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Following government reviews on Children’s Mental Health and Mental Health Services, a need for a collaborative approach was identified to tackle early signs of mental health issues.

This aims to put schools and colleges in the heart of early intervention by developing and building on whole-school approaches to mental health in the hope to prevent mental health difficulties from escalating. This is where the Mental Health Support Team (MHST) comes in.

For more information, see the Future in Mind report and the Transforming Children and Young People’s Mental Health Provision green paper.

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The aim

MHST hopes to be able to help families by expanding capacity for early intervention whilst supporting schools and colleges to assist with ongoing support. They aim to provide interventions to support those with mild to moderate needs whilst assisting with the promotion of good mental health and wellbeing together with education. This will go beyond one-to-one work with families to include the development of self-help resources and access to up to date reliable information on mental health.

They hope to support schools and colleges to build a collective understanding of local services to signpost and support families, as well as access to specialised help.

Whole-school approaches

MHST is a new service and the evidence base on how to deliver the various elements of the whole school approach is still developing. However they hope that by working closely with schools they can identify issues and problem solve these together through strategies such as:

  • Identifying and responding to need
  • Consultations
  • Teacher training
  • Teaching about mental health
  • Work to improve engagement of parents, carers and pupils

In short, the Mental Health Support Team:

  • Offer interventions that have been shown to help support children and young people overcome difficulties with their mental health and wellbeing.
  • Can help children and young people work through struggles with low mood, anxiety and worry.
  • Can offer training/workshops based on the needs of the school.
  • Support a range of school staff to reflect on their work with young people.
  • Offer consultations to ensure that the mental health needs within the school are identified and bespoke interventions offered.
  • Help people understand why a behaviour might be happening.
  • Work with school staff on how they can support families.
  • Support to promote better mental health for everyone as part of the whole school approach.

Schools should make contact with MHST ([email protected]) for consultation and support for MHST referral where appropriate.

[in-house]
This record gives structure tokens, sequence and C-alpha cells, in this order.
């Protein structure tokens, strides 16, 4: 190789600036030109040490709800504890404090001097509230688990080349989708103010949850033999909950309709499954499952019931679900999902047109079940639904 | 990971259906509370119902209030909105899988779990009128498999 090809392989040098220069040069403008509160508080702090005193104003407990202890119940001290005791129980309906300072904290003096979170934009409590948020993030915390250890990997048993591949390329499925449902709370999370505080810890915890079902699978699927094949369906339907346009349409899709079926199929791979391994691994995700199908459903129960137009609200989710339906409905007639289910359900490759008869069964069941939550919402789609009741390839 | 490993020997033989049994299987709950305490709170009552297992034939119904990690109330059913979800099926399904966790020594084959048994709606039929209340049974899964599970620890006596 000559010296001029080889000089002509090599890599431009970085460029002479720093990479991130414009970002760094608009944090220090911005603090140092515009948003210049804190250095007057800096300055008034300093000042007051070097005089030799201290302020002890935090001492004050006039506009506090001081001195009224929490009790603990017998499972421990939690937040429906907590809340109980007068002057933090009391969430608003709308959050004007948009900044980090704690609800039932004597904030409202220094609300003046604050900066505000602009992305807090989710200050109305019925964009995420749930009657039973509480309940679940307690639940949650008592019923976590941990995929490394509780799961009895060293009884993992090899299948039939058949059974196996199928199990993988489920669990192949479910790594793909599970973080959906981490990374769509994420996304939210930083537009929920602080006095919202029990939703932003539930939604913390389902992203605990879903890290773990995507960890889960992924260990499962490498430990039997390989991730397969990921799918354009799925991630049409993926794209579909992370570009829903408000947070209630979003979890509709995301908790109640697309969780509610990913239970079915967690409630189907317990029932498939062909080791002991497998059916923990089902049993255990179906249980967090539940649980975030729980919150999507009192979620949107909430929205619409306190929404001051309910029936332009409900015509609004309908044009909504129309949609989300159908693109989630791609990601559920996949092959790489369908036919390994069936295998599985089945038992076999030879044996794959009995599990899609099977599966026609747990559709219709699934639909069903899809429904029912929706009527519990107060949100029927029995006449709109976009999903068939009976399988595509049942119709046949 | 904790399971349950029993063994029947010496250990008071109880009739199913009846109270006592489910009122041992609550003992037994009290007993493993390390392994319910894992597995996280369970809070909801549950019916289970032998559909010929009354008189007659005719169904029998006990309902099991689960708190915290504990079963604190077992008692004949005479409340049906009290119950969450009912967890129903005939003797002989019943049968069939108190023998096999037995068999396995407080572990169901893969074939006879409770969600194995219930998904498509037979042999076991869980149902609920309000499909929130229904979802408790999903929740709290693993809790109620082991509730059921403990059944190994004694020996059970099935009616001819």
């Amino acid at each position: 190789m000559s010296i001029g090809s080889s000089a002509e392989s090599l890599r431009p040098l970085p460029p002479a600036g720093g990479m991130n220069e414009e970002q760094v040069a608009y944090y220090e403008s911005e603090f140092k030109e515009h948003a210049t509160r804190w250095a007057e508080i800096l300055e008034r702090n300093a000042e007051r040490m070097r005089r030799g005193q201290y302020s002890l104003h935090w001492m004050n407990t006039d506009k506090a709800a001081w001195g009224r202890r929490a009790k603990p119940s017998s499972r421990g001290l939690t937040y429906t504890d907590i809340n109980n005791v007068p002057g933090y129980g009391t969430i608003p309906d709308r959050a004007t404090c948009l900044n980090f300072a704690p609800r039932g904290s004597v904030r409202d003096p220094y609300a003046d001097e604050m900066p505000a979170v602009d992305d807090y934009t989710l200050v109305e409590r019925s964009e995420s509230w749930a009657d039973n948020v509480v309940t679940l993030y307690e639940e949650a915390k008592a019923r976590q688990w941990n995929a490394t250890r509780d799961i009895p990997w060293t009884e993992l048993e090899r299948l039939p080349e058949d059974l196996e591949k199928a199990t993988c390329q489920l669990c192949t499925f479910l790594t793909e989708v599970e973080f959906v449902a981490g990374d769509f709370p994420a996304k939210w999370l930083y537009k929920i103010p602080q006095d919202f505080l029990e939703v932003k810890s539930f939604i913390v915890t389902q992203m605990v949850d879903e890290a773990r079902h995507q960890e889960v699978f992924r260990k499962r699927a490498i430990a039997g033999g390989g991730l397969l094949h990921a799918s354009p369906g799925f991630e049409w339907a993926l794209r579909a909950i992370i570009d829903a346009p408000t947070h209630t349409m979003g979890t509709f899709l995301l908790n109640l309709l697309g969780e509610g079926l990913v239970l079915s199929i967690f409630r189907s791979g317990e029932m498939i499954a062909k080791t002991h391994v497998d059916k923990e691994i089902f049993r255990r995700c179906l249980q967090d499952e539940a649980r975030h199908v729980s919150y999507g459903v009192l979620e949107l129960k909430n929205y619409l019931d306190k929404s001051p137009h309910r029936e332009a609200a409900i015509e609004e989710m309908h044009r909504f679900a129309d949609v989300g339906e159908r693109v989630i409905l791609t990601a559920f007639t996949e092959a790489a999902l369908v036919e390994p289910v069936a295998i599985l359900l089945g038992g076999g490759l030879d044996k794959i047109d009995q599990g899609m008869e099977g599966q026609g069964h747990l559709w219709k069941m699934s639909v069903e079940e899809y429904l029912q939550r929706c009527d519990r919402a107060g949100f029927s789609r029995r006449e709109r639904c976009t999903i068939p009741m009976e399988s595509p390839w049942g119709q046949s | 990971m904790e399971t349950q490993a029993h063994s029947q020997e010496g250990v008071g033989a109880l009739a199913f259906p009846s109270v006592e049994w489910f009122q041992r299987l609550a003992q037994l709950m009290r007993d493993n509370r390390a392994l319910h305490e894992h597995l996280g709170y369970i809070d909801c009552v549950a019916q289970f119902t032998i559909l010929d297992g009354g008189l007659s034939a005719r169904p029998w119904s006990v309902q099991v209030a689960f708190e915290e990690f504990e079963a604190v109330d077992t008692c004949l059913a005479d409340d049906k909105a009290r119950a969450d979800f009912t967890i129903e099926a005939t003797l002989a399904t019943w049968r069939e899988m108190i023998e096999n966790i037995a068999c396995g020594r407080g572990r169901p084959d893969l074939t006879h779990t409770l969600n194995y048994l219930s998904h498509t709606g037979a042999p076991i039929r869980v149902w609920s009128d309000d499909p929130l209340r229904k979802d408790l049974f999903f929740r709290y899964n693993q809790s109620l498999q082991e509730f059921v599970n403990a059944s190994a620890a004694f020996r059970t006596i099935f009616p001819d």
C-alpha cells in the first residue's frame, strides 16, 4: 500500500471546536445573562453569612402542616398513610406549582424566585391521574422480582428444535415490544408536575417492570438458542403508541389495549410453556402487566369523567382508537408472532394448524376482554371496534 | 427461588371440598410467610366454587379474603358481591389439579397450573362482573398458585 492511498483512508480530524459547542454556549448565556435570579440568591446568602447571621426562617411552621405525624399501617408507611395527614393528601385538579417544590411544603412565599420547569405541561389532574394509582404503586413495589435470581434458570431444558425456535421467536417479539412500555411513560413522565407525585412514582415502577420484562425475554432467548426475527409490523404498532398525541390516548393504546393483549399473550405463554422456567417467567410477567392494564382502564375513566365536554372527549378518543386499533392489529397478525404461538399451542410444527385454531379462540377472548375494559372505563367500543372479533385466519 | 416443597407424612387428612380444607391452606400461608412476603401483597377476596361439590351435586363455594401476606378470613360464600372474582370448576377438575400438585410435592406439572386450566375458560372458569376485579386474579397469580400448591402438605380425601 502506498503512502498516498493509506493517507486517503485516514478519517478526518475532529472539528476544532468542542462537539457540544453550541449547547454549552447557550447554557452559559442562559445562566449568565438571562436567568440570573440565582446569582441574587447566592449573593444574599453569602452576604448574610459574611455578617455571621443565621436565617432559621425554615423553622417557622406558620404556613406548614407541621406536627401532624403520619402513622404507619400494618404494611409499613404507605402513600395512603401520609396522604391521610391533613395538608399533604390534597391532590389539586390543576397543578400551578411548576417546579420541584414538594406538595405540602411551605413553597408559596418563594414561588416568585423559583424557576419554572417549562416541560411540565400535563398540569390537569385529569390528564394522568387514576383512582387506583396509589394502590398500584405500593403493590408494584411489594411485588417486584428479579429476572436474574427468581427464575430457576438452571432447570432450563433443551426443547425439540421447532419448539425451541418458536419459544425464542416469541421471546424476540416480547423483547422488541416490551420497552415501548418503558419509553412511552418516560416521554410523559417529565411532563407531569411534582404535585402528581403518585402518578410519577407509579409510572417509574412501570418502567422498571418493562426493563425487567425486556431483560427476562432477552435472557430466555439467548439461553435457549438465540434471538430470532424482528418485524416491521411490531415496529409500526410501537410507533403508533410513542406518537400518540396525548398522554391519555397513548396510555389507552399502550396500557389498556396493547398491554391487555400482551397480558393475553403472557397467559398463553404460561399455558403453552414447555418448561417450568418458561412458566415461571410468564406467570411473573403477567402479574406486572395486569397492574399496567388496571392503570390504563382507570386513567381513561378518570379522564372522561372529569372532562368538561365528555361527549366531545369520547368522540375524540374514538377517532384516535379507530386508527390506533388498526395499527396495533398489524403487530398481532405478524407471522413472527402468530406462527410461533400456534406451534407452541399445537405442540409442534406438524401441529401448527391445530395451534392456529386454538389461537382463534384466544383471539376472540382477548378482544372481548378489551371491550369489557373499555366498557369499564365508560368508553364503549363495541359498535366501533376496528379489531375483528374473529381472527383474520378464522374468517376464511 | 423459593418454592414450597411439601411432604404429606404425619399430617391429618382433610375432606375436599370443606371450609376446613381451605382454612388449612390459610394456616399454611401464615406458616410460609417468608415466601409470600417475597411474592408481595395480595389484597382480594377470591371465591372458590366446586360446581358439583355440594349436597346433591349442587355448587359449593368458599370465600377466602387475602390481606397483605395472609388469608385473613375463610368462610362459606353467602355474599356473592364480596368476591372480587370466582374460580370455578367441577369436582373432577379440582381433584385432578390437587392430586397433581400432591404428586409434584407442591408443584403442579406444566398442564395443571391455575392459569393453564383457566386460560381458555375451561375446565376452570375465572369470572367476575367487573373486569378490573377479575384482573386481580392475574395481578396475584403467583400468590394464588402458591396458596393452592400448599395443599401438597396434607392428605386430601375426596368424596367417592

Working with parents

The work of MHST follows the information from the book ‘Helping Your Child With Fears and Worries’ and aims to teach parents cognitive behavioural strategies to use with their child to overcome difficulties with anxiety.

Time is spent on reflecting on what works best for the family, and guiding parents in adapting strategies to meet their child’s individual needs, as well as providing opportunity for practice.

Why with parents?


Parents are the experts when it comes to their children. They will have a better understanding of their child’s responses and what will encourage and motivate them to try different things.


Parents often play an essential role in setting the pace and timings of when strategies can be implemented at home.


Parents are often the ones that are present during the struggles and challenges their child is facing and can support their child both in between sessions and well beyond the end of the service’s involvement.


Direct work with children and young people

MHST work with children and young people with mild to moderate anxiety and depression. They use cognitive behaviour therapy informed interventions to make changes in the way young people think and behave, improving their outlook on life.

They can help young people who avoid situations, or worry frequently due to their anxiety. They also work with young people who feel low, and may have decreased motivation to do things, or experience negative thoughts.

What to look out for


  • Specific phobias or fears
  • Lots of ‘what if’ worries – expecting bad things to happen
  • Avoiding being away from their parents
  • Obsessive and compulsive behaviours
  • Physical symptoms of anxiety
  • Avoiding feared situations
  • Avoiding parties/sleepovers

Low mood:

  • Reduced engagement in hobbies
  • Isolating more
  • Easily irritated
  • Difficulties with concentration
  • Poor appetite/sleep
  • Speaking negatively of themselves